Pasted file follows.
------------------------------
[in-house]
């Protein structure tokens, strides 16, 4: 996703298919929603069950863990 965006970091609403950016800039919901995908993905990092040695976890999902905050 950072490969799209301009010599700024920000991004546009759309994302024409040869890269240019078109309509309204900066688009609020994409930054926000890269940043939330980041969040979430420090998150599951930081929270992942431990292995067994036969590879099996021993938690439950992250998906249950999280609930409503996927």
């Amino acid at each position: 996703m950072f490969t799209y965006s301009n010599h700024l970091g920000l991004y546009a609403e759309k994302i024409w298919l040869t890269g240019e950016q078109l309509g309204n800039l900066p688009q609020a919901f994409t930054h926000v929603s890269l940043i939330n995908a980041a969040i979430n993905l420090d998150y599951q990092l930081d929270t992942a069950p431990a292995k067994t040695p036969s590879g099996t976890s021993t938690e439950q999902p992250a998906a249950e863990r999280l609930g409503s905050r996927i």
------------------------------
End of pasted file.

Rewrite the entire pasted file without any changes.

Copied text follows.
[in-house]
């Protein structure tokens, strides 16, 4: 996703298919929603069950863990 965006970091609403950016800039919901995908993905990092040695976890999902905050 950072490969799209301009010599700024920000991004546009759309994302024409040869890269240019078109309509309204900066688009609020994409930054926000890269940043939330980041969040979430420090998150599951930081929270992942431990292995067994036969590879099996021993938690439950992250998906249950999280609930409503996927």
């Amino acid at each position: 996703m950072f490969t799209y965006s301009n010599h700024l970091g920000l991004y546009a609403e759309k994302i024409w298919l040869t890269g240019e950016q078109l309509g309204n800039l900066p688009q609020a919901f994409t930054h926000v929603s890269l940043i939330n995908a980041a969040i979430n993905l420090d998150y599951q990092l930081d929270t992942a069950p431990a292995k067994t040695p036969s590879g099996t976890s021993t938690e439950q999902p992250a998906a249950e863990r999280l609930g409503s905050r996927i």